Children who have asthma as well as their parents may be incorrectly assessing their asthma inhaler medication levels, according to a study.

The Study

Researchers questioned 50 asthmatic children and their parents on proper inhaler use and how they determined the level of medication in their inhalers.

The study found that 78% of the children and parents knew to shake the inhaler before use-but only half actually shook it when they were asked to demonstrate how they use it.

Of the participants in the study, 72% said they thought the inhaler was empty when it didn't make a puffing sound when it was used. However, researchers say this approach is inaccurate.

The number of audible puff sounds in each inhaler was much higher than the number of doses listed by the manufacturer. This means the patients continued to use inhalers after there was no medication in them.

Some patients and their parents floated in halers in water to figure out how much medicine was left in the inhalers.

This method is also inaccurate and dangerous, because water can collect at the top of the valve system, the study notes.

Best Bet

The most accurate way to keep track of medication levels in an inhaler, the researchers say, is to count the number of puffs and match them to the number of doses that are listed on the inhaler by the manufacturer. However, few asthma patients are given instructions on this method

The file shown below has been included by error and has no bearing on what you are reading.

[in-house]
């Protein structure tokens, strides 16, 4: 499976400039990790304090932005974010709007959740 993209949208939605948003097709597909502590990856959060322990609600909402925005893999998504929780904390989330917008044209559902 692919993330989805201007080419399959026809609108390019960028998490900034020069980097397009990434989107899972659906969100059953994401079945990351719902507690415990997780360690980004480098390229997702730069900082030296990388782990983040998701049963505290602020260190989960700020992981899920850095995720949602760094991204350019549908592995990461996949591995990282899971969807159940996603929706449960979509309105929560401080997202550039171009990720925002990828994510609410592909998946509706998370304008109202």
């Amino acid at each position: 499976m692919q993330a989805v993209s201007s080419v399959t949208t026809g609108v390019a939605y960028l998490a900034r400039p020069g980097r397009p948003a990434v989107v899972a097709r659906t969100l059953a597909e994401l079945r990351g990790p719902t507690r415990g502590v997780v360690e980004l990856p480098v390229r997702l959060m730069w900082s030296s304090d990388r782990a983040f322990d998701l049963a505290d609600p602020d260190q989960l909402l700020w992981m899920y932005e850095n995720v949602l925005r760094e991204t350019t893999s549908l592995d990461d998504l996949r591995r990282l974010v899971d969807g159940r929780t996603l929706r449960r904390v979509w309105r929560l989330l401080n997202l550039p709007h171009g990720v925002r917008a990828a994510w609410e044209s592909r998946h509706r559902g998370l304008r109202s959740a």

Don't Use Inhalers To Prevent Asthma Attack

A beta-agonist, such as albuterol (Ventolin) or salmeterol (Serevent), should be used only during an asthma attack, and not to help prevent attacks.

New study: Asthma patients who used inhaled beta-agonists every day for at least one week were less responsive to subsequent doses and had greater lung inflammation than patients who used placebo inhalers before using a beta-agonist.

Reason: Overuse of beta-agonists creates a tolerance to its airway-opening effects and increases airway inflammation.

Self-defense: Ask your doctor whether it would be a good idea for you to use an inhaled corticosteroid, such as fluticasone (Flovent), and an inhaled anticholinergic, such as ipratropium (Atrovent), on a regular basis to try to minimize inflammation as well as asthma attacks.

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